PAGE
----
All of a sudden, Massachusetts is America’s poster child for health-care reform — and nobody’s happier about that than Governor Mitt Romney, who, as a result, has become a popular dark-horse pick for the 2008 Republican presidential nomination. Some of the accolades directed at Romney in recent days have been warranted, some less so — but one comment in particular demands correction. In a hubba-hubba Newsweek column, Jonathan Alter suggested that, thanks to the cautionary example of Romney’s father, George, Mitt is “not likely to be gaffe-prone” as he seeks the presidency. (George Romney’s 1968 presidential campaign fizzled after he claimed US officials had subjected him to “brainwashing” regarding the Vietnam War.)
Au contraire, Mr. Alter. Mitt Romney has many strengths, but gracefully dodging mistakes isn’t one of them. In fact, as we here in Massachusetts know firsthand, the governor is something of a political klutz. Consider these classic Romney blunders:
10) Cardinal error
As Romney heads to Rome for Boston archbishop Sean O’Malley’s elevation to cardinal in March, a Romney spokesperson says the two men are friends, and that the archbishop asked the governor to make the trip. But this doesn’t square with O’Malley’s account. “I’ve met him a couple times — don’t know him well,” the archbishop tells the Boston Globe. Worse, O’Malley says he didn’t invite the governor. (O’Malley’s spokesperson later says Romney did receive an invitation that “was similar to that extended to the general public.”)
9) The price is wrong
After the London subway bombings in July 2005, Romney briefly rides Boston’s T to reassure the citizenry. At a press conference beforehand, the governor incorrectly identifies the price of a subway token as $1. (It’s $1.25.)
8) What’s in a name?
During a radio appearance for the 2002 campaign, Romney forgets the name of his running mate, Kerry Healey. Explaining that Healey will help broaden the GOP ticket’s appeal, Romney says, “That is what has drawn me to Sherry.” Also, while discussing his efforts to woo conservative Democrats, Romney calls former Massachusetts governor and Reagan supporter Ed King “Frank King.”
7) He likes gay people
In 1994, while running against Ted Kennedy for the US Senate, Romney assures the Massachusetts Log Cabin Republicans that “as we seek to establish full equality for America’s gay and lesbian citizens, I will provide more effective leadership than my opponent.” (Remember, that opponent is Ted Kennedy. Romney gets the endorsement.) During his 2002 gubernatorial campaign, Romney operatives distribute bright-pink fliers at Boston’s gay-pride festival that read: “Mitt and Kerry wish you a great Pride weekend! All citizens deserve equal rights, regardless of their sexual preference.” Two years later, during his speech at the Republican National Convention, Romney likens the threat from same-sex marriage to the menace of Islamist terrorism.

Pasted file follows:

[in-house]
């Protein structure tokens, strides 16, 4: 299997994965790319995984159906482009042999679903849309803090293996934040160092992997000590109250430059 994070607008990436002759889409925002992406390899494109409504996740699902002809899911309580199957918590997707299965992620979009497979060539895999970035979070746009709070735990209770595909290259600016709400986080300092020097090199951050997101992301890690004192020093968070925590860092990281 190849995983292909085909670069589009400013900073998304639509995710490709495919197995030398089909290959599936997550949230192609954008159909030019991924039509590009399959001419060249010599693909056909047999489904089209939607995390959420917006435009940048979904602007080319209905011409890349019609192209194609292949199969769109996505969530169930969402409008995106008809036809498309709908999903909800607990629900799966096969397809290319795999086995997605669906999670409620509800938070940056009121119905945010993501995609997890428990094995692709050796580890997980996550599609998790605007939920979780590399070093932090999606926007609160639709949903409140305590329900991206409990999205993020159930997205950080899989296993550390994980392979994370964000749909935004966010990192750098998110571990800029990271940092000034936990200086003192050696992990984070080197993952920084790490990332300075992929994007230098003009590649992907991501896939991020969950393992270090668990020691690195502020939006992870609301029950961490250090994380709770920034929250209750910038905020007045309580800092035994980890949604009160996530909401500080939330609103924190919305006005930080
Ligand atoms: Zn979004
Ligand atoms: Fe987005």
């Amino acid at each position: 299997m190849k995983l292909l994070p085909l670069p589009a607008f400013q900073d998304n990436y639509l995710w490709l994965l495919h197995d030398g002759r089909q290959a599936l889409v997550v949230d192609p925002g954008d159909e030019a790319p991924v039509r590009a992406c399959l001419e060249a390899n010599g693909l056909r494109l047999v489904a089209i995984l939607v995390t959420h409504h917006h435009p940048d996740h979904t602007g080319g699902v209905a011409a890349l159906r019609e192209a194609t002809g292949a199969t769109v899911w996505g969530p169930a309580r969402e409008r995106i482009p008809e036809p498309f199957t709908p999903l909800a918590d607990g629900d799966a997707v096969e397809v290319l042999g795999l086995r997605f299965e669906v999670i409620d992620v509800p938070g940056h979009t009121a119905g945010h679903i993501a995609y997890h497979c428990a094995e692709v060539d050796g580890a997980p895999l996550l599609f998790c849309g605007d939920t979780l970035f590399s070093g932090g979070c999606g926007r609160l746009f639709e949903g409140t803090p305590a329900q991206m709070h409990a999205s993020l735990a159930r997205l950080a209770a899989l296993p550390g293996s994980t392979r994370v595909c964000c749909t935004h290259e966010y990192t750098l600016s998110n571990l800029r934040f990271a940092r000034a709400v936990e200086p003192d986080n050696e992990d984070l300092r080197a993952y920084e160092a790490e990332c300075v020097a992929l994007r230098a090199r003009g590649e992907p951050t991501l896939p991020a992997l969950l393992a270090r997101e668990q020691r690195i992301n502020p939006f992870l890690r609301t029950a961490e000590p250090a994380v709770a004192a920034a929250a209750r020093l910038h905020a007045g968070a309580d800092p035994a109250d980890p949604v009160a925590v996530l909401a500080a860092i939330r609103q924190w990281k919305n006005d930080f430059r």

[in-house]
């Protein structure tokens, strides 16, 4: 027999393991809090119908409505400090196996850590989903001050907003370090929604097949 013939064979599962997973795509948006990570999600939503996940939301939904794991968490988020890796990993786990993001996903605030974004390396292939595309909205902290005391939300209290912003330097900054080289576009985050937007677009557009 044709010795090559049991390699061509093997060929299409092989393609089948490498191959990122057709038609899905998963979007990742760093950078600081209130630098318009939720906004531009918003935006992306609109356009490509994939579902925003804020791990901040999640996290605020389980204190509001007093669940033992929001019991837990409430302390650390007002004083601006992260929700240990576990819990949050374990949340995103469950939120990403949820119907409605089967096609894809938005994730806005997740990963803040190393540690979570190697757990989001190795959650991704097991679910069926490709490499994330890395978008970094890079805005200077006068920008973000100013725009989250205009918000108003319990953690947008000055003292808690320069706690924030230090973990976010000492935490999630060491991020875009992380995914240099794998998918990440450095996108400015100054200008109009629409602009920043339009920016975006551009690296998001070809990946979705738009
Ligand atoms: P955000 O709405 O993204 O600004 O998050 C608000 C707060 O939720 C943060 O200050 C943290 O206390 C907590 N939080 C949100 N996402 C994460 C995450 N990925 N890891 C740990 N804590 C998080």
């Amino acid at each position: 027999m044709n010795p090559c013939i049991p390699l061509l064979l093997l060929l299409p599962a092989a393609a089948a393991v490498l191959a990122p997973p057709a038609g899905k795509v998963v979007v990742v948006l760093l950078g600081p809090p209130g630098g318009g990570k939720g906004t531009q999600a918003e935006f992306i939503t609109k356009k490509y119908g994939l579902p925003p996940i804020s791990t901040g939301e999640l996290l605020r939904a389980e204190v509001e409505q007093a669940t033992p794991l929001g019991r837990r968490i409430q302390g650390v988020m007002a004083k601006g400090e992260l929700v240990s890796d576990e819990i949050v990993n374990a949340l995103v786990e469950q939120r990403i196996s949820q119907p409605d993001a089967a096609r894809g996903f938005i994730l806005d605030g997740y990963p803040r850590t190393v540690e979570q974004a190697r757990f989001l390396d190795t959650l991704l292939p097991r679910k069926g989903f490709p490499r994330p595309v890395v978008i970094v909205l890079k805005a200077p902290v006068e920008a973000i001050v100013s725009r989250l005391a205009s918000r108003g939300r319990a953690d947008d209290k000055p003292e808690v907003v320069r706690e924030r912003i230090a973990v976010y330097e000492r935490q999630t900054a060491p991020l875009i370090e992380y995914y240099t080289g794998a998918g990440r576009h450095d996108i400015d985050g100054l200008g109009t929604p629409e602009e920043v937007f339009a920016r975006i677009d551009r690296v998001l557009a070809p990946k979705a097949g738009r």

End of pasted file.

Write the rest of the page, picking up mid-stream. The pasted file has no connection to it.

6) Not that there’s anything wrong with that
During Boston’s 2005 St. Patrick’s Day breakfast, Romney — who is Mormon, and whose great-grandfather Miles was a polygamist — jokes, “I believe marriage should be between a man and a woman . . . and a woman . . . and a woman.” The governor recycles this line during Don Imus’s 2006 St. Patrick’s Day broadcast, thereby undercutting his own campaign to convince evangelical Christians that Mormons aren’t really that weird.
5) Mission accomplished
In December 2005, announcing his intention not to seek re-election the following year, the governor basically says that everything in Massachusetts is peachy. “Frankly, what’s happened is that we got a lot more done than I expected we would,” Romney explains. “I’ve got the job done I set out to do.” Three months later, a panel appointed by Romney to study the case of Haleigh Poutre — a 12-year-old adoptee who was savagely beaten in September 2005 and nearly allowed to die, only to recover miraculously — recommends major reform of the Massachusetts Department of Social Services.
4) And when it got cold, we threw those remnants on the fire
In 1994, Romney allows his wife, Ann, to detail the couple’s background in an interview with the Globe. Mrs. Romney offers the following Dickensian account: “They were not easy years. You have to understand, I was raised in a lovely neighborhood, as was Mitt, and at BYU [Brigham Young University], we moved into a $62-a-month basement apartment with a cement floor and lived there two years as students with no income. It was tiny. And I didn’t have money to carpet the floor. But you can get remnants, samples, so I glued them together, all different colors. It looked awful, but it was carpeting. We were happy, studying hard. Neither one of us had a job, because Mitt had enough of an investment from stock that we could sell off a little at a time.”